After that part was finished, I turned the thing around and couched the gold thread over all the straight lines. You can see the sewing better at the back:
I’m happy with the result and saved myself a lot of trouble because I didn’t have to try and mark that dark blue fabric. A bit more sewing, since I had to sew over every line twice, but well worth it in my book.
Sorry it’s been so quiet around here, I was kind of busy with a project I can’t post about, and my knitting seems to accomplish not very much, either. But the secret project is almost finished (and yes, I will post it as soon as I can), and I was looking for inspiration for something new.
I’ve always been fascinated with the geometric, line-based patterns used in Islamic art. A few deceptively simple lines, when woven into each other, build up complex geometric forms. I spent quite a while last year at the V&A looking at this panel, even trying a small sketch of it, picking out the elements of the pattern. I knew back then that I wanted to do a quilt inpired by this, one day.
So back home, I started a first try to reconstruct the pattern using ruler and pencil on a piece of paper, but soon realized that even if I got things right, I could never reach the precision needed to construct the whole pattern this way. Another way was needed, so I remembered GeoGebra, a nifty little piece of software intended for maths teaching and learning. I was originally made aware of it via Jon’s blog, which is all about interesting things you can do with relatively basic maths. A perfect tool for somebody who was always too clumsy in school to have her geometry constructions come out quite right.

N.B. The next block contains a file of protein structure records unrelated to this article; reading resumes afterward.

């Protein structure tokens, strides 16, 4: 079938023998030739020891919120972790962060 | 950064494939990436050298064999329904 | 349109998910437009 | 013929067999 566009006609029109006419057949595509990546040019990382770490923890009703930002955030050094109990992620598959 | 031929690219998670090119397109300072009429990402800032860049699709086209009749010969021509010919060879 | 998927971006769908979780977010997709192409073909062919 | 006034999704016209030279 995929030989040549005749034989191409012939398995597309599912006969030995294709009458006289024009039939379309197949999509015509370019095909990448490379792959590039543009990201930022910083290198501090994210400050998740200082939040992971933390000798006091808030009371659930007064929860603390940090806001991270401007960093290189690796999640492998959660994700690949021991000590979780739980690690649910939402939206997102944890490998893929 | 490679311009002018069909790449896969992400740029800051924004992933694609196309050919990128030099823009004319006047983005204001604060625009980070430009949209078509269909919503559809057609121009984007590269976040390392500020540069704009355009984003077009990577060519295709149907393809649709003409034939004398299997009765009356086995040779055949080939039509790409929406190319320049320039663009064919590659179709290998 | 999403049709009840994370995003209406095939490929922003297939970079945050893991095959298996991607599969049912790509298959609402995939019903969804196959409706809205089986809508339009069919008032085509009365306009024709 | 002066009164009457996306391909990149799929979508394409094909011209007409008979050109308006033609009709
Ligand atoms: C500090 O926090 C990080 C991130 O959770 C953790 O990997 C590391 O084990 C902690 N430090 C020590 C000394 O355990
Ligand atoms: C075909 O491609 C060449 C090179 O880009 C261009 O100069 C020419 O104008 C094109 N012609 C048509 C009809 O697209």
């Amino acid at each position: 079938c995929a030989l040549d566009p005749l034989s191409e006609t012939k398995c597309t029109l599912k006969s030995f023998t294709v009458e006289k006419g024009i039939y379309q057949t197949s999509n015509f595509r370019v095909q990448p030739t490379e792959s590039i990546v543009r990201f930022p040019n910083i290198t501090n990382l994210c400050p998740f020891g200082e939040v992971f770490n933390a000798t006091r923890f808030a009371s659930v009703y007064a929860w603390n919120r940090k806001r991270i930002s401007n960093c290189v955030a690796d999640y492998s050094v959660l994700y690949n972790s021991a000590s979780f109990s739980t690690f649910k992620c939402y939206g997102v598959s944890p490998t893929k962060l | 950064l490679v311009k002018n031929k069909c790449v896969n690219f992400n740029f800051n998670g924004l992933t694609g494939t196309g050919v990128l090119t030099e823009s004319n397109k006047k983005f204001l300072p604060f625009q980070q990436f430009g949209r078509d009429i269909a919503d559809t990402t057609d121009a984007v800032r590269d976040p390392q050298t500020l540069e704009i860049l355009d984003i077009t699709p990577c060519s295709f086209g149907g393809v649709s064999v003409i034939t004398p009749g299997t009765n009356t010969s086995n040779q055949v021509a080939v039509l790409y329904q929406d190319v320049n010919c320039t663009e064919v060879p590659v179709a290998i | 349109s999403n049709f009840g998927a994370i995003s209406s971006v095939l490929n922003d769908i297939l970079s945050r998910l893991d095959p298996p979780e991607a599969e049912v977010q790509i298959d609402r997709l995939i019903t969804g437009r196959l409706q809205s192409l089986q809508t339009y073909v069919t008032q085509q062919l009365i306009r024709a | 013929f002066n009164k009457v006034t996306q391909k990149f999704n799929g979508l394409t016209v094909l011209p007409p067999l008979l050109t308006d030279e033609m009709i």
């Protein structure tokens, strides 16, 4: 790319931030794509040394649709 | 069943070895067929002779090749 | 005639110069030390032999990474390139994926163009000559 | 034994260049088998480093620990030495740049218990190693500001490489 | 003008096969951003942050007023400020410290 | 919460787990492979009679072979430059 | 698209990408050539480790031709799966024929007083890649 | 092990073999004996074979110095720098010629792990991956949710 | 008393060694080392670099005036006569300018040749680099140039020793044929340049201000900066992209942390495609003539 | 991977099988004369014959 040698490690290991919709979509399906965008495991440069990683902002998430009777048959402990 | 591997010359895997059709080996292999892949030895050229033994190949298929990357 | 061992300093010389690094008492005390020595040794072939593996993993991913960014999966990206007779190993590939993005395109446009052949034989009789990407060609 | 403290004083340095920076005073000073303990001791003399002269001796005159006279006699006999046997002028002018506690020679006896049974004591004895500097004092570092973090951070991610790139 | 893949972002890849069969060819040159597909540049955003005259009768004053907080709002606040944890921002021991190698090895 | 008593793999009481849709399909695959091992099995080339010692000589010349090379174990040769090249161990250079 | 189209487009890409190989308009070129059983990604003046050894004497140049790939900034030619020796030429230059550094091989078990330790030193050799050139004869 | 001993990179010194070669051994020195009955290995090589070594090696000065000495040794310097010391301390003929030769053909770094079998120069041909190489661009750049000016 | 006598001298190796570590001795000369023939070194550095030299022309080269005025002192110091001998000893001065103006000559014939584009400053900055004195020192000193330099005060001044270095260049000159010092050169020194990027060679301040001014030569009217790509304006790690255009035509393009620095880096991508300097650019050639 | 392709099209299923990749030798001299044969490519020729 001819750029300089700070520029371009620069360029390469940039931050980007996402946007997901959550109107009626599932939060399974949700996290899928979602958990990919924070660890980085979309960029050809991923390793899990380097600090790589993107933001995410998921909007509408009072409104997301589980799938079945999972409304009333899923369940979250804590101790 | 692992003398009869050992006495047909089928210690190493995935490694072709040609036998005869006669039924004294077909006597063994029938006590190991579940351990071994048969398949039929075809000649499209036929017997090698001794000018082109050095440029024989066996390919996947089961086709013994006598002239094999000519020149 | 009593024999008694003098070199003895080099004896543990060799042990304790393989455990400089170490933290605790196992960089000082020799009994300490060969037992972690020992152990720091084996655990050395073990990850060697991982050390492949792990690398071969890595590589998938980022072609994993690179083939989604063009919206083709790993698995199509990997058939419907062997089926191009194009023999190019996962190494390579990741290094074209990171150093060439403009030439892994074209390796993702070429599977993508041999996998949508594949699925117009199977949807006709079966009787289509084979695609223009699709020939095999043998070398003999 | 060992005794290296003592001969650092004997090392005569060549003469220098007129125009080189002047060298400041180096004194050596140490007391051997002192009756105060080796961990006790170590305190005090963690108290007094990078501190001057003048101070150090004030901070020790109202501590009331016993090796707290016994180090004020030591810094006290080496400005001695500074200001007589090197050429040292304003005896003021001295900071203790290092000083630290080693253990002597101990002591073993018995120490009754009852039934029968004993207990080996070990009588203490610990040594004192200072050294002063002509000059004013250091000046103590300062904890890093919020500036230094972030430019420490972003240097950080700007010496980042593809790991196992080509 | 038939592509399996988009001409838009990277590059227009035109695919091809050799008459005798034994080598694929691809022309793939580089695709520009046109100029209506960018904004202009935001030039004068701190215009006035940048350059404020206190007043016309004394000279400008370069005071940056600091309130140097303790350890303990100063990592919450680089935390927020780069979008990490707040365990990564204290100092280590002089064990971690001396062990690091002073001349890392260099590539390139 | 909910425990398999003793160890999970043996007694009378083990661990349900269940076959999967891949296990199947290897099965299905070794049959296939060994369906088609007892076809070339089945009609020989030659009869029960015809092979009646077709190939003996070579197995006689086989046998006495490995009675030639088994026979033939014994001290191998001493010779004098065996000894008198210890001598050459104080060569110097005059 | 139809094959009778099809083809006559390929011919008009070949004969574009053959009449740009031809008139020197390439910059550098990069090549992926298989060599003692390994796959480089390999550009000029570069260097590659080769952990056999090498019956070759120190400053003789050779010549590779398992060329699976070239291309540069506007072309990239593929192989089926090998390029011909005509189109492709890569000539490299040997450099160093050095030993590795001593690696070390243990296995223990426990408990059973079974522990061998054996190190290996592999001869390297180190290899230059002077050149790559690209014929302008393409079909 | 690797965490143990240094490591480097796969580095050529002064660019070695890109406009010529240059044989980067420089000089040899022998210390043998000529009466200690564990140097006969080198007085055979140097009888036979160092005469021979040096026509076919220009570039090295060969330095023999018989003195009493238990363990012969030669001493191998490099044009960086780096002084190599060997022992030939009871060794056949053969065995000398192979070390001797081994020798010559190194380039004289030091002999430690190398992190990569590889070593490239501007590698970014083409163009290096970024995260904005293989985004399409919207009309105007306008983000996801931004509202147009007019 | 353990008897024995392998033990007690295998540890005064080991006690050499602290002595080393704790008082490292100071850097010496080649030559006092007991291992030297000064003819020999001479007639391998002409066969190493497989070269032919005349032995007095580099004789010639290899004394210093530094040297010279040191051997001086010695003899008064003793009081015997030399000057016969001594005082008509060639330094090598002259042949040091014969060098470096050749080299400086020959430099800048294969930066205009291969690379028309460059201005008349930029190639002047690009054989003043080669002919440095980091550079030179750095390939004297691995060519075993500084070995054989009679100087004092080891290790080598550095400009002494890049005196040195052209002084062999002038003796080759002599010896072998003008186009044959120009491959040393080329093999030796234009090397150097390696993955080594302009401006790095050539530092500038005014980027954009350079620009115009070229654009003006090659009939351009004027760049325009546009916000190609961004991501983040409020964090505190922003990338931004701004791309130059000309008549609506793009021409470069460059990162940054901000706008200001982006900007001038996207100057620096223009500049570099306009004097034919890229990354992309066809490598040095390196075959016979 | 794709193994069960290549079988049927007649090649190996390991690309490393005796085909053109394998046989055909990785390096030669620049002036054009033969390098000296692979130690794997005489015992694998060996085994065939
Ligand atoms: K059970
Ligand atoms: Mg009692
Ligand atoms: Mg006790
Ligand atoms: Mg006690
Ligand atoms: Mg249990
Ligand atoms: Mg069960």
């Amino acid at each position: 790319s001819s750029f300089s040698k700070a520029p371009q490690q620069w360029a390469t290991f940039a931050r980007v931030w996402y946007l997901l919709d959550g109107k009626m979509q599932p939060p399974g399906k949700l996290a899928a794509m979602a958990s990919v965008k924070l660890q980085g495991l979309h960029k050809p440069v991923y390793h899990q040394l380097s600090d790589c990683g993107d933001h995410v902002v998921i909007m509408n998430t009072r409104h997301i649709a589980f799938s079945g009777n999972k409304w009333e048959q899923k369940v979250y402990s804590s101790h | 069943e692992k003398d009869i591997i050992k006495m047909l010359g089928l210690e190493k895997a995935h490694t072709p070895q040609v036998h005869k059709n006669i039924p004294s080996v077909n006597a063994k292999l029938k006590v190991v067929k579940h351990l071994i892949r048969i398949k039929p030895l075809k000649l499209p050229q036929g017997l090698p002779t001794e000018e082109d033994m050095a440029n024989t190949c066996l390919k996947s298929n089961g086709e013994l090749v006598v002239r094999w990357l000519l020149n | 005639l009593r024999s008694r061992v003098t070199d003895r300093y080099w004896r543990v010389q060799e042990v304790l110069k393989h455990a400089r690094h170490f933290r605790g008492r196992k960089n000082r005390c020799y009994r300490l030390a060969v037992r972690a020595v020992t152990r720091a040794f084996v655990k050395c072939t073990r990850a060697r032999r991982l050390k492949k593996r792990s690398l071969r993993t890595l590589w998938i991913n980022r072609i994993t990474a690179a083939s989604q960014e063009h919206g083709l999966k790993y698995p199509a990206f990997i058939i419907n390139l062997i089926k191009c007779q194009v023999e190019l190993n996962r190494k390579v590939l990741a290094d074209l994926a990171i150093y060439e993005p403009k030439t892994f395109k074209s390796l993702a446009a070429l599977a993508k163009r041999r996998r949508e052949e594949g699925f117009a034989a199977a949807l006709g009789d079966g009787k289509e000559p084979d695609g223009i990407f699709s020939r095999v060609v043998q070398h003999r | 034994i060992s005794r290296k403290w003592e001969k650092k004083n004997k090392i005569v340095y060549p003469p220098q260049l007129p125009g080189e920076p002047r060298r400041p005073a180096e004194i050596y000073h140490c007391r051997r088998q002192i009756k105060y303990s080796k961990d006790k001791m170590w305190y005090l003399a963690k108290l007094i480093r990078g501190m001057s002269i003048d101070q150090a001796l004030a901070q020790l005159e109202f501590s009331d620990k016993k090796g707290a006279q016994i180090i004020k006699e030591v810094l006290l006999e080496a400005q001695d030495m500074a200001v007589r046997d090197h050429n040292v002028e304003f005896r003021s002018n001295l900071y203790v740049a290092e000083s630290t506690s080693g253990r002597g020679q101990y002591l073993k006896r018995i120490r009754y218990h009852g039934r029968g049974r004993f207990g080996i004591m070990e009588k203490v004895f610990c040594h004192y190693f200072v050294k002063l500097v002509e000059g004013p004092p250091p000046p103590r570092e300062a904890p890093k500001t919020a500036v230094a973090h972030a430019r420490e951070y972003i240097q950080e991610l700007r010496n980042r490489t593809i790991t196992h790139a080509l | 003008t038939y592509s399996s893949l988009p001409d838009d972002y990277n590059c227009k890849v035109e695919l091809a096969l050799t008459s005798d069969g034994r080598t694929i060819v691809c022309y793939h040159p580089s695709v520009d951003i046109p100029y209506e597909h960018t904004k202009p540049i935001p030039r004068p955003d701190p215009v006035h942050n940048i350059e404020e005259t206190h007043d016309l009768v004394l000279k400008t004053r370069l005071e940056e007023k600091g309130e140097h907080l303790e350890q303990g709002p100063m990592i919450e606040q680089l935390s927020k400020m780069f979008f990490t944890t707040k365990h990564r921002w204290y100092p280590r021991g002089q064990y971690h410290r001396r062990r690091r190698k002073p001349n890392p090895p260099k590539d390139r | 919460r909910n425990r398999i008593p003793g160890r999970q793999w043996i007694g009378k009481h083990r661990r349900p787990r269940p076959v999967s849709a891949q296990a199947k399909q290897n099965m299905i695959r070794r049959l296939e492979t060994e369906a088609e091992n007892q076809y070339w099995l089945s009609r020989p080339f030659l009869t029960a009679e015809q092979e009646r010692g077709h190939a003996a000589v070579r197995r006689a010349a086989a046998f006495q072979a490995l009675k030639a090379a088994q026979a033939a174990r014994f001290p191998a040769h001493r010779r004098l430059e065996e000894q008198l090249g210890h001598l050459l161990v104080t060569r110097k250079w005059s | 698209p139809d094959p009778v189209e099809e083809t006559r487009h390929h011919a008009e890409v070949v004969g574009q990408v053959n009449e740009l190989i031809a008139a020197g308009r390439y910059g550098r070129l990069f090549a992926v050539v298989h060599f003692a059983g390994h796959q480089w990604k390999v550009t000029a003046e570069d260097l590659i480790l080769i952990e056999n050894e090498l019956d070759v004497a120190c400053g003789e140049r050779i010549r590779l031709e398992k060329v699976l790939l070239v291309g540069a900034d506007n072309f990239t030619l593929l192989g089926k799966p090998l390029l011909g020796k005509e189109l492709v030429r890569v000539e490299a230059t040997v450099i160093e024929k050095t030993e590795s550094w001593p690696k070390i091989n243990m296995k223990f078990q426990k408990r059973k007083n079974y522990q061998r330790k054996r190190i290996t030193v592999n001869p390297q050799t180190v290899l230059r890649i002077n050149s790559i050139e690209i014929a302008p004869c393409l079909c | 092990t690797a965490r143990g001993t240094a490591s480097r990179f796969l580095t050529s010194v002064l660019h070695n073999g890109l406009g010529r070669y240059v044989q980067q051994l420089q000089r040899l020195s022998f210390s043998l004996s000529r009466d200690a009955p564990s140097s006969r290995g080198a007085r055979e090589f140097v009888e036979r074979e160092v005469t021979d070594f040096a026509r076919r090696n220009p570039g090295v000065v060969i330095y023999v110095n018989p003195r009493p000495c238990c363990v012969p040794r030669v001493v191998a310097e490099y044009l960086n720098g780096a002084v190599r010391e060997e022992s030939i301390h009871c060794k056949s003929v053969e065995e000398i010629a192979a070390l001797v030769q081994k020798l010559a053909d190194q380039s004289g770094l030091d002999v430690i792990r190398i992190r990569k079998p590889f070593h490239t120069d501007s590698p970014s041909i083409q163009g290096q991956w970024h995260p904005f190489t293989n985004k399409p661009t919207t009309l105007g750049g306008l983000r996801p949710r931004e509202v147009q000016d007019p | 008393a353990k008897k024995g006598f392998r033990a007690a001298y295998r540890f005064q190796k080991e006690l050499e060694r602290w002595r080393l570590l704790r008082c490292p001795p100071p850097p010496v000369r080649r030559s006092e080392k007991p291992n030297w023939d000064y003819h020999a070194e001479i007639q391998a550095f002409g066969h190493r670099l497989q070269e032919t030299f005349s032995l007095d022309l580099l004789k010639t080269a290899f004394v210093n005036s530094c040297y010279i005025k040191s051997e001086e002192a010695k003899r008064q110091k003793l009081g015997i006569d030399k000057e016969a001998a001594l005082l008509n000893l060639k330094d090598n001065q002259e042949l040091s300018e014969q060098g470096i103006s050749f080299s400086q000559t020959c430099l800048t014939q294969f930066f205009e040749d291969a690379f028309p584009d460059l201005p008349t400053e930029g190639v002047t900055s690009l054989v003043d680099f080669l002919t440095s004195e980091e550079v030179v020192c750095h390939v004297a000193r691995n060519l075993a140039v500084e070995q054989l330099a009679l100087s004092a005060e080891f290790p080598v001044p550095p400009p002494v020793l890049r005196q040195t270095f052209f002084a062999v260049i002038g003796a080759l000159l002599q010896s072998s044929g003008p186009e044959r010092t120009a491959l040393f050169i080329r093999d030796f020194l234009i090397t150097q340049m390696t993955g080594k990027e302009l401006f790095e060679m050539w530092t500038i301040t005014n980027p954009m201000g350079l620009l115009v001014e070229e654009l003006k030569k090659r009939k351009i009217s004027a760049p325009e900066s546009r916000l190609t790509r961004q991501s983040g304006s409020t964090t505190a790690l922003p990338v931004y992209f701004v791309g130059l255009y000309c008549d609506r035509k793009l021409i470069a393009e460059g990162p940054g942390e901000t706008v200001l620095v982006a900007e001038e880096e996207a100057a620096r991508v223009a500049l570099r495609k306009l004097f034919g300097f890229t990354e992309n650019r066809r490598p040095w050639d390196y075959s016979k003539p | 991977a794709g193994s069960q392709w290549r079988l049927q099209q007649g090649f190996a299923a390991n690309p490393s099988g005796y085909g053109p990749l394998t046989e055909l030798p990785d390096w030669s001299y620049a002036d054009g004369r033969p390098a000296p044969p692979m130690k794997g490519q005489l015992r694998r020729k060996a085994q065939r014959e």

Using GeoGebra, I started to draw the pattern from scratch. After a couple of false starts, things started to come together, and I ended up with an apparent mess like this:
A bit of cleanup later, you can pretty much see the pattern:
Nice, and because I can’t get enough of it, I’m going to make two quite different quilts starting from the same pattern: the first one will emphasize the linearity of the pattern, using gold thread on a dark blue background to show how the pattern is built up from lines. Here’s the sample I made for this:
The second one will emphasize the different geometric forms that are created by those intersecting lines. This is going to be my first attempt at English paper piecing, and I also made a sample for this to make sure it would be actually possible to sew this:
The colours for both quilts will be a bit different, since I tried the pattern out on scrap fabric, but I think you get the idea. After a bit of looking I’ve found all the supplies I need for both quilts, and am looking forward to actually starting to sew. I hope I’ll be able to show you something for real soon!